With participants drawn from across the globe, ranging from policy makers, funders, researchers, academics, experts from WHO Member States, and service providers, the high level meeting convened at the Hague aimed at putting ageing at the centre of the global development priorities and specifically to discuss a global agenda for action on population ageing, functional decline and dependence.
Securing a place for palliative care in the debate, several international, regional and national advocates of palliative care participated at this meeting including: the Worldwide Palliative Care Alliance, International Palliative Care Initiative of the Open Society Foundations, the African Palliative Care Association and the European Association for Palliative Care.
Central to the meeting was a review of available evidence on how to define and address the evolving needs of older people in relation to functional decline and dependence. The key issues, gaps and priority areas for future action including policy options and the roles and responsibilities of the various players in addressing the needs of older people were identified at this two day meeting, based on evidence and experiences of the participants.
Highly participative methodologies were employed at the meeting, to draw on the wider experiences of the participants from different contexts, including low and middle income countries, as well as the high income countries. These included: a plenary session, working sessions, plenary panel and concluding sessions. All these sessions addressed different issues including: defining terminologies, specific care forms in delivery models, which focused on palliative care and dementia, measuring progress and data to inform decision making and resourcing.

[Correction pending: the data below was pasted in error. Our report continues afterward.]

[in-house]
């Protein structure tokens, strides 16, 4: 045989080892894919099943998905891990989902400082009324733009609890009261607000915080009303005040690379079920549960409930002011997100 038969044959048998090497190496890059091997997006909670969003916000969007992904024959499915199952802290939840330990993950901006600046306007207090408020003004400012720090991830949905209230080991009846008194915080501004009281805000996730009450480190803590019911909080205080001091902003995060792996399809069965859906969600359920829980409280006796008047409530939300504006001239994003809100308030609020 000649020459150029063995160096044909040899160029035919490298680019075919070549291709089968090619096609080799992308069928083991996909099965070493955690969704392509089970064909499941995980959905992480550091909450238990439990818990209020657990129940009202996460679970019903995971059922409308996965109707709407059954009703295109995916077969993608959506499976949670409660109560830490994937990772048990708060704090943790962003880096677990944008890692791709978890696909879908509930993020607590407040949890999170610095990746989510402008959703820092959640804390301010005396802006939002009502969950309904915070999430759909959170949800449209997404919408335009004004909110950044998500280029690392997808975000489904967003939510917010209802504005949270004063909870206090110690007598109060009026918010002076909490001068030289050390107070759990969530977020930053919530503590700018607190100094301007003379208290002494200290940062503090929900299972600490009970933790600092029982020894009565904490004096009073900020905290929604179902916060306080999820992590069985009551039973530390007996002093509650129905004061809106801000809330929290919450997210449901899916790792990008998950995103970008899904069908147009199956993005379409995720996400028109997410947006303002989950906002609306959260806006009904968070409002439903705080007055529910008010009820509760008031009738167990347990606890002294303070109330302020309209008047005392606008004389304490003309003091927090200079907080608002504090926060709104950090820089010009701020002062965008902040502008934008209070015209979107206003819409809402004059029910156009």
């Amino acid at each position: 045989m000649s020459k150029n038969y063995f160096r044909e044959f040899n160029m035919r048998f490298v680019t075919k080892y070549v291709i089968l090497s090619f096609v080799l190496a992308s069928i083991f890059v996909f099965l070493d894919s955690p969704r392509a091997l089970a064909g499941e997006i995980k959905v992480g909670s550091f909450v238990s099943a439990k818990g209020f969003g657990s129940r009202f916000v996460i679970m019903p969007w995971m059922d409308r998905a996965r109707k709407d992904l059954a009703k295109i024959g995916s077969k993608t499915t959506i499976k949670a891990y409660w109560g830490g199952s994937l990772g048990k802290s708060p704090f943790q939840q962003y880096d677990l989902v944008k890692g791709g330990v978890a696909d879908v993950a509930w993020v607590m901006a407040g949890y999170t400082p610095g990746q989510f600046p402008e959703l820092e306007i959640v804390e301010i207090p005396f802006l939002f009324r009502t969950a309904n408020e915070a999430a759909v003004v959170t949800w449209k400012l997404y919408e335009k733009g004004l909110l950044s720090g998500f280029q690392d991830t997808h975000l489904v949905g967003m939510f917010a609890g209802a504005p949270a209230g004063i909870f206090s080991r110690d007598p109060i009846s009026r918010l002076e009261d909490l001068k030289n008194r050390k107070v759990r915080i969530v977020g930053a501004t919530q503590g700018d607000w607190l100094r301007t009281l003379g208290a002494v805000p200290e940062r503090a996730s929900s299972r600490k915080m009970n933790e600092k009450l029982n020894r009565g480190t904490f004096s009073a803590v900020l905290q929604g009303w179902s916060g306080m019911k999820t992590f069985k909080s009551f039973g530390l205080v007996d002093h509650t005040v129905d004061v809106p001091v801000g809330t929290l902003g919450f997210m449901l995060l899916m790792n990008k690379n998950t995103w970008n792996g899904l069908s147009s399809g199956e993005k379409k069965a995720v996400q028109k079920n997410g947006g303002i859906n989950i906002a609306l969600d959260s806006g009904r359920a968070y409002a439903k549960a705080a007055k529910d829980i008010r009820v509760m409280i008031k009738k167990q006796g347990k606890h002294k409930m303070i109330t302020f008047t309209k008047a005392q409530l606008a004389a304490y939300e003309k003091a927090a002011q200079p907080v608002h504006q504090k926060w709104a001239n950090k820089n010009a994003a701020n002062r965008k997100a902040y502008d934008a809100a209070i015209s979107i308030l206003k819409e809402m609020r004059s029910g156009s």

Several key issues emerged. In their opening remarks, Flavia Bustreo, Assistant Director- General Family, Women’s and Children’s Health at the WHO and Marcelis Boereboom, the Director General for Long-term Care in The Netherlands Ministry of Health, Welfare and Sport warned against looking at the issue of ageing, as a problem and challenge.
They emphasised the critical need to consider the opportunities embedded in caring for older people and called on delegates to think of sustainable systems that can be incorporated to harness these opportunities. Mr Boereboom further noted the need for re-organising systems to better respond to the needs of older people saying: “Quality of life of people will rely on the system, to organise alternatives for care.” He specifically noted that changes need to be made in regards to long-term care in The Netherlands as the current system has made people dependant on institutions.
His remarks provided a platform for discussing the issues of long-term care and the changes that need to be made to ensure sustainable systems, taking into consideration the finance and economic implication of long-term care.
Speaking on the opportunities for addressing needs of older people, Dr Peter Lloyd-Sherlock, University of East Anglia, noted that spending on long-term care can lead to savings in the long run, emphasising that low cost home care interventions present opportunities for re-organising care.
Drawing on lessons from the past and from each other at the meeting was critical in informing a joint agenda of action to better respond to the growing needs of older people across the world.
Responding to these remarks, participants noted common challenges for long term care of the elderly. For example, with regard to financing, there were questions and concerns on who is paying for the care, and who provides the care, and how to ensure equity and fair distribution.
Mr Hiroyuki Hori, Deputy Director of the Ministry of Health, Welfare and Labour in Japan, highlighted the challenge of measuring long-term and functional status of the elderly (I.e.: 65 years and above), including physical and mental status and estimating their care needs. He noted that this requires a national assessment, and shared best practices from Japan, where more than 5 million elderly people go through such assessment each year.
Evidence on preventing healthy elderly from being dependent is also a challenge in Japan. Prevention services, promoting community activities and resource mobilisation constitute Japan’s priorities in providing services to its senior citizens, and in addressing the rapid increase in ageing.